By: Brandon Johnson
We often overlook the importance of fire safety in our homes. When we think of fires we mostly think of city/urban areas. While this is mostly true, you and your family should be able to answer the following question: What do I do if there is a fire in my home? Although this may seem like an easy question, your answers may surprise you. As a firefighter, we begin to teach fire safety from preschool to adults. I will discuss the importance of fire drills, planning, and home safety.
What to Know
Know your emergency number! When it comes to fire, we must first know what to do if there is one. The answer is simple, get out and call 9-1-1. It is important to stress the fact to all ages that 9-1-1 is only for fire, police, and ambulance emergencies. If there is a fire that cannot be extinguished by yourself, you should first exit the home and then call 9-1-1. When talking to an operator you should be able to give them your address, the address where the emergency is taking place, and what type of emergency you are having. Stay calm, stay on the phone with the operator, and answer all questions to the best of your knowledge. If you don’t know an answer to a question “I do not know” is the appropriate reply.
Have a plan
Have a plan. Draw and discuss a layout of each level of your home that is understandable to everyone in the home including your children. Make sure your doors and windows leading outside are accessible and operational. Doors and windows with security bars, grills, and guards should have emergency release devices. If possible, you should know at least 2 ways out of every room and have a plan for anyone who may need assistance escaping your home. Families with second and third-level homes should consider purchasing an escape ladder listed by a recognized testing laboratory. Stay low. Most deaths that occur during fires are caused due to smoke inhalation. After exiting your home, you should have a location in front and away from the home where everyone should meet and be accounted for. Just like the fire department does with schools, you should practice fire drills at least twice a year and once at night. Begin your fire drill by activating your smoke alarm. This will also help familiarize children with that sound. During your drill, time yourself. Time yourself to see how long it takes to escape and meet at your designated area. You only have seconds before the possibility of being trapped by smoke or fire. Practice makes perfect so execute your plan to the best of your ability and make the necessary changes where you see fit.
Smoke alarms can be installed in every room, but you only need one per floor. For the best protection, interconnect all smoke alarms throughout the home; when one sounds, they all sound. Wireless battery-operated interconnected smoke alarms are now available at places like Home Depot, Walmart, and Target. Everyone in the home must be familiar with the sound of the smoke alarm. Prevent false alarms by installing your smoke alarm away from the kitchen. Generally, they should not be any closer than 10 feet to a cooking appliance. Test your smoke alarm once a month to ensure it is properly functioning and check to make sure the batteries are good. A good investment could be to purchase smoke alarms with a built-in 10-year battery life.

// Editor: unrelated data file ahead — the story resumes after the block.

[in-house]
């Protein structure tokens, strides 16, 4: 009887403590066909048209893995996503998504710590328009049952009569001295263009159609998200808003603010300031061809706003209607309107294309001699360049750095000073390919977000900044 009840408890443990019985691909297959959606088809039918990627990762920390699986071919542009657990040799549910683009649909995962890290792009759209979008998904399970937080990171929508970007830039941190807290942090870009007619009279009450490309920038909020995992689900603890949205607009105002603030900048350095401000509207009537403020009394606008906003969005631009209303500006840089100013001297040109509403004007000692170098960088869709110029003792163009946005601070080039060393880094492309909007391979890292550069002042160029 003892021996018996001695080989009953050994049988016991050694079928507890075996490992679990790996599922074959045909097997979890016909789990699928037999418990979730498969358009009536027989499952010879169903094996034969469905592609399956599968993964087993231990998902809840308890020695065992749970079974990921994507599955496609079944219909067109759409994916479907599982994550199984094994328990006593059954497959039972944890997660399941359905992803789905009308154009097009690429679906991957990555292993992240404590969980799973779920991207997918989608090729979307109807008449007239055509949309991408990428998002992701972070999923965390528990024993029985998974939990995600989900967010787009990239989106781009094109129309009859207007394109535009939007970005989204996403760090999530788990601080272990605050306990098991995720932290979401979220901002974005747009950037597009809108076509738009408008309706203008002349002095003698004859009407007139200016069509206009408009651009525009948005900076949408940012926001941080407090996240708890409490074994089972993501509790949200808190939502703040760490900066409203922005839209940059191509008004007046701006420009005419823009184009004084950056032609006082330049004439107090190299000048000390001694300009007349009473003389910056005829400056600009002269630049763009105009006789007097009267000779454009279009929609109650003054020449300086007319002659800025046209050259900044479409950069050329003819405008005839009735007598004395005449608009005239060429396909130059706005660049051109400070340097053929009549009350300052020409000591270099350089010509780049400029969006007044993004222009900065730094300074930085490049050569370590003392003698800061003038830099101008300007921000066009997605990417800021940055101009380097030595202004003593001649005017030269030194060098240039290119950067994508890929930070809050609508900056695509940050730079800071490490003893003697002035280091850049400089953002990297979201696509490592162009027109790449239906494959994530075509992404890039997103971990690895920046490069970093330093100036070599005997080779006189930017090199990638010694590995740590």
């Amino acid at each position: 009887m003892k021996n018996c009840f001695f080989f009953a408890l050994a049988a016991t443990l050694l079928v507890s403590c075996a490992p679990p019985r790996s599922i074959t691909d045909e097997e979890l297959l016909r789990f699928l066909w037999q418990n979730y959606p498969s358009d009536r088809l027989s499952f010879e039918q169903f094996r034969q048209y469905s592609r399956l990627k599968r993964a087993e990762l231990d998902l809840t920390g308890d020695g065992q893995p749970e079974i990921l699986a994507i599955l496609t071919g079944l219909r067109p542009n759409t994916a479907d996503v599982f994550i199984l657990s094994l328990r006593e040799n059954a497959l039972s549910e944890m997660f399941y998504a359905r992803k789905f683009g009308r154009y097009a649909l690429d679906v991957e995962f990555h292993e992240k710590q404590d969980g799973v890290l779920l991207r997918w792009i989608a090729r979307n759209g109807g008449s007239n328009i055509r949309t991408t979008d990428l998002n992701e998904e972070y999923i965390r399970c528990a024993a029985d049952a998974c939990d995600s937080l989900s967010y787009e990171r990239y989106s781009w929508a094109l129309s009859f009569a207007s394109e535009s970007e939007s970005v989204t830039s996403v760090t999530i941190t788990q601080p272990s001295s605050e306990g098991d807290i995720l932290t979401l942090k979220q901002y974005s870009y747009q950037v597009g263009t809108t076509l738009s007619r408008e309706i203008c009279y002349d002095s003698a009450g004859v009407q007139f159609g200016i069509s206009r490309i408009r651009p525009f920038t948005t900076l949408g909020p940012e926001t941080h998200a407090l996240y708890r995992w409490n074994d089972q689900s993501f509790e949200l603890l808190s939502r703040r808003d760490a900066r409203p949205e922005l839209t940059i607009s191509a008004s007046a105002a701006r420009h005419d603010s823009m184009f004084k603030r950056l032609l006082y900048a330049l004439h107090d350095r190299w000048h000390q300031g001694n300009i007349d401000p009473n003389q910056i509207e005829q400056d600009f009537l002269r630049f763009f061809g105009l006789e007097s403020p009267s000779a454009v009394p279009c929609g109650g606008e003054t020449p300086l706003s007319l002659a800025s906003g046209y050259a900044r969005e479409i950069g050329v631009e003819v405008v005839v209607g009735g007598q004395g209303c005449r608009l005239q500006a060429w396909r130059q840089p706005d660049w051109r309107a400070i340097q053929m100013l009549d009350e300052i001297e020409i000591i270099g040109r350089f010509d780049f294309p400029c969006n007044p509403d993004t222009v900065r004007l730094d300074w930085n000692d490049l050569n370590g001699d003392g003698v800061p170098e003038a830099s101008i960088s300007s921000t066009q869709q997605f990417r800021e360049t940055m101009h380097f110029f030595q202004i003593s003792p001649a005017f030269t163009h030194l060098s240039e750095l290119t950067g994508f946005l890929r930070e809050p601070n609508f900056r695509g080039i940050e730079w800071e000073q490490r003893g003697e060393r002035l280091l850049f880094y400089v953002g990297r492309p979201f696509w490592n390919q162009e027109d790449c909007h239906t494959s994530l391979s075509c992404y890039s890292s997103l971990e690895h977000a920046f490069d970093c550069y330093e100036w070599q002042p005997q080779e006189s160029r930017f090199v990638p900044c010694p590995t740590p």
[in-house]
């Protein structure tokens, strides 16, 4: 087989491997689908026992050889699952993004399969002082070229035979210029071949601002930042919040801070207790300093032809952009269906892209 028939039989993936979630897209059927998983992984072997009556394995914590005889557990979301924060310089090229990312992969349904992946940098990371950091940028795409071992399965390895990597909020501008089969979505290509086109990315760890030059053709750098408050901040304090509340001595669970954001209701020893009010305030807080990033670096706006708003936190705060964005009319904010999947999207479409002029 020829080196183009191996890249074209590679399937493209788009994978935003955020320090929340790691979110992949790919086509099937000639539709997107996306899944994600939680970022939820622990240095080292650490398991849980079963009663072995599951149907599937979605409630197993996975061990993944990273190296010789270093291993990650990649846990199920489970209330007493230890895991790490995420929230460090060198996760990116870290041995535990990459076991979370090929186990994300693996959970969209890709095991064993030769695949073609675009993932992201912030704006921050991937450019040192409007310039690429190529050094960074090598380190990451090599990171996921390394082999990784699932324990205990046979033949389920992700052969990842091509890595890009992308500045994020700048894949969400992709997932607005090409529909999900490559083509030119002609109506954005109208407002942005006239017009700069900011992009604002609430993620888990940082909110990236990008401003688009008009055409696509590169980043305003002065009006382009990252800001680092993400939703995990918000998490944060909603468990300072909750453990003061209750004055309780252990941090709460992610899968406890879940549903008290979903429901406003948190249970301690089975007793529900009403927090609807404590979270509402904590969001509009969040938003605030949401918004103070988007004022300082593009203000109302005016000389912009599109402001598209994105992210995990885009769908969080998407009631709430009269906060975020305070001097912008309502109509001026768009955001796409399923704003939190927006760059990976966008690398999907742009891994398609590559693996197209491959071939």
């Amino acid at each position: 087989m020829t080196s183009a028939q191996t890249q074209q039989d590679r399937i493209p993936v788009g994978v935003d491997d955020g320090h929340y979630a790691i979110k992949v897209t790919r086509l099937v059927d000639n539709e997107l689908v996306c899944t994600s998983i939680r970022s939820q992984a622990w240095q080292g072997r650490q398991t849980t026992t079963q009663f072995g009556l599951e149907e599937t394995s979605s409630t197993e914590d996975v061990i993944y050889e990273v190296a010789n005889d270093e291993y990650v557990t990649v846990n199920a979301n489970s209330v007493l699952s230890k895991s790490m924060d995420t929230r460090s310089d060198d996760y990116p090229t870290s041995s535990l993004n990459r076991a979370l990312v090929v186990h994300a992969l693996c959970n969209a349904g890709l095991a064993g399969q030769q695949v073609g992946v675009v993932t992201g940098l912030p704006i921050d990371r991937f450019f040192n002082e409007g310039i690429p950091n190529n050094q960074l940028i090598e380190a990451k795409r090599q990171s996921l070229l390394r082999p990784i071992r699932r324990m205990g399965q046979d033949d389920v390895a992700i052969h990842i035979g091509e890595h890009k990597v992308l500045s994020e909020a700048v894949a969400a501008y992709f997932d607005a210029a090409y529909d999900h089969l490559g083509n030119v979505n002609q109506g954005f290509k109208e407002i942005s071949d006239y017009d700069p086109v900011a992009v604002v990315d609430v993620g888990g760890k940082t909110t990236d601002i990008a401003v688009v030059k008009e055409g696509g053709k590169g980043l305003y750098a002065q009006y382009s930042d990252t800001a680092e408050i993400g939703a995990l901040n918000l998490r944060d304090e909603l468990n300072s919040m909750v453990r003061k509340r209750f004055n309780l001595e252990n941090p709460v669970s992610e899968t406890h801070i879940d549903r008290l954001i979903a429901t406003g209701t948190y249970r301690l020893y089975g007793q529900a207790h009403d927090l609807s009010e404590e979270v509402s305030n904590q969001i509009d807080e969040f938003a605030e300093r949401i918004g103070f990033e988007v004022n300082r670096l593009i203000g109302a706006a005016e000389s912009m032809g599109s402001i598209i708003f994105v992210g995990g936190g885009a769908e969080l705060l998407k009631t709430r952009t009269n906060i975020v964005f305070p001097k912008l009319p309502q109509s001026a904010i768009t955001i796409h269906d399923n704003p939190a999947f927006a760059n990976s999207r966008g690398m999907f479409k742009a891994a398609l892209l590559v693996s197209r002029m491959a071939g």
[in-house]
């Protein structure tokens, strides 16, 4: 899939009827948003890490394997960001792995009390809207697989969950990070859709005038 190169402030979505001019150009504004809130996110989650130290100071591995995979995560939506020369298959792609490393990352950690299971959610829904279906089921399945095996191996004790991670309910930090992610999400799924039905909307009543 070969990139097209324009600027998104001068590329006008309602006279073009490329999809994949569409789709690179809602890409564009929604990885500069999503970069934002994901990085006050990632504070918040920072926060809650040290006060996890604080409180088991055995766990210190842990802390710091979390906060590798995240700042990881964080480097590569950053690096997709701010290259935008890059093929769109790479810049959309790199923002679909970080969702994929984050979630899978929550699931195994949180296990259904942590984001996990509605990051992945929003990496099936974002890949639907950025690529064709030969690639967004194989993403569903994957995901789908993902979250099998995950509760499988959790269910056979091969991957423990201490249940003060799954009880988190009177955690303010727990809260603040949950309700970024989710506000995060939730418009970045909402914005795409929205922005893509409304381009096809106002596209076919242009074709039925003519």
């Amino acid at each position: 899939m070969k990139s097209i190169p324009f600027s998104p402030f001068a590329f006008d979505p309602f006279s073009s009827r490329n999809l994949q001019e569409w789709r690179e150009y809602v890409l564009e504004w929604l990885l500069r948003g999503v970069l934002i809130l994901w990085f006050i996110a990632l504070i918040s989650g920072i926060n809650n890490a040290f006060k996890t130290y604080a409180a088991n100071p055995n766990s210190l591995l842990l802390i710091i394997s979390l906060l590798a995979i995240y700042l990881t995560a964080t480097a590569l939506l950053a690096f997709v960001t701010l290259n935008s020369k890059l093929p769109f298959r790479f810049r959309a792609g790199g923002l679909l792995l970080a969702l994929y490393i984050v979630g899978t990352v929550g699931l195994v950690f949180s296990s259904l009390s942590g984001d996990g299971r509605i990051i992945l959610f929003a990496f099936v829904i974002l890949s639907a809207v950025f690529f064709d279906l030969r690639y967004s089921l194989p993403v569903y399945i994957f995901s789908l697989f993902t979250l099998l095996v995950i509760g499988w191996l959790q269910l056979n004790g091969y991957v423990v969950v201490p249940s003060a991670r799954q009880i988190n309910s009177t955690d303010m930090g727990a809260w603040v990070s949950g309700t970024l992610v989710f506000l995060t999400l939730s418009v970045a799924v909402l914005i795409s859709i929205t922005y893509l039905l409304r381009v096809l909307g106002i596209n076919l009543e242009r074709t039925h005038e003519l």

Carbon Monoxide (CO)
Often called the silent killer, carbon monoxide is a colorless, odorless, tasteless gas. CO is created when fuels such as gasoline, wood, natural gas, and propane burn incompletely. Carbon monoxide can result from faulty furnaces or other heating appliances, generators, heaters, dryers, or cars left running in garages. Common symptoms of CO poisoning may include headache, nausea, and drowsiness. Extremely high levels of poisoning can be fatal, causing death in minutes. CO detectors should be placed in rooms and areas where appliances that can potentially emit CO are used. If your CO detector alarms, get an area with fresh air and call 911. Do not open windows or ventilate your home as this will help the fire department locate the source of the problem.
Stop, Drop, and Roll
We have all heard the phrase “STOP, DROP, and ROLL”, but most of us have never done it. It seems simple enough but if your clothes catch fire this may be the furthest thing from your mind. If your clothes catch fire, stop, and try to remove clothing immediately. If you are unable to, drop to the ground, cover your face, and roll over and over, back and forth. Do not run, this will only feed the fire. Rolling on the ground will smother and extinguish the fire. If a person is unable to roll, cover them with a blanket to smother the fire. Cool any burns in cool water immediately for three to five minutes then cover it with a clean dry cloth. Finally, seek medical attention.